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Spark Plugs

A spark plug (sometimes in British English, a sparking plug) is an electrical device that fits into the cylinder head of some internal combustion engines and ignites compressed aerosol gasoline by means of an electric spark. Spark plugs have an insulated center electrode which is connected by a heavily insulated wire to an ignition coil or magneto circuit on the outside, forming, with a grounded terminal on the base of the plug, a spark gap inside the cylinder.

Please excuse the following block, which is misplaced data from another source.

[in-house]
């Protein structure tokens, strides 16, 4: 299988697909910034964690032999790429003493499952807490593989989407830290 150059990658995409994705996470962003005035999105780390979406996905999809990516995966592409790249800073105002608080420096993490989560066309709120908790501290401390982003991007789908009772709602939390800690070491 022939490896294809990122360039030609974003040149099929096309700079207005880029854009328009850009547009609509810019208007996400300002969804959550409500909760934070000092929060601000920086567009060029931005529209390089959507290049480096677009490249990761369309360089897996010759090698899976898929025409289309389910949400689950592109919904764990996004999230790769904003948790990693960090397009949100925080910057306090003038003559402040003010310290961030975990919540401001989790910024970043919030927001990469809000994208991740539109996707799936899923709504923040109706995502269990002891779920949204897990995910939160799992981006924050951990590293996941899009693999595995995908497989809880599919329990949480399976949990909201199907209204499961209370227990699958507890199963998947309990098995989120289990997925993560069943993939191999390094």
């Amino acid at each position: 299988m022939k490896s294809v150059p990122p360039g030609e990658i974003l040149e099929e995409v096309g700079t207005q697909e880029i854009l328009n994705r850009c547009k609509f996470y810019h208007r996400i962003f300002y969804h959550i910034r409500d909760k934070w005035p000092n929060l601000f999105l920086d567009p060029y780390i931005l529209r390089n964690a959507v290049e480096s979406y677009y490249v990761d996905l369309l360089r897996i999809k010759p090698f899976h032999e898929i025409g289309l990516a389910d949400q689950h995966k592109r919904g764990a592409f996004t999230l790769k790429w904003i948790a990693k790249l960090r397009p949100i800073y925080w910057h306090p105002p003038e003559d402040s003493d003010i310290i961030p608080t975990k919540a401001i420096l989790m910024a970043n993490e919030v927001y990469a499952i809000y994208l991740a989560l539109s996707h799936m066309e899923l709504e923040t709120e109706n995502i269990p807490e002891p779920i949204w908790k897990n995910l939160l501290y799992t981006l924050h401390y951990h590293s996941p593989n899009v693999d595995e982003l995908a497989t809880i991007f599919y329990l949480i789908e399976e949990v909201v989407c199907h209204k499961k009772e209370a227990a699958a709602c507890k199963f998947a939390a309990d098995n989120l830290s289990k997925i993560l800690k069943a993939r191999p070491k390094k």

These are spaced to provide a gap for firing an electrical spark to ignite air-fuel mixtures. The high-voltage burst from the coil via the distributor is received at the spark plug’s terminal and conducted down a center electrode protected by a porcelain insulator. At the bottom of the plug, which projects into the cylinder, the voltage must be powerful enough to jump a gap between the center and side electrodes through a thick atmosphere of fuel mixture. Fuel is ignited in the cylinder when the spark bridges the gap.






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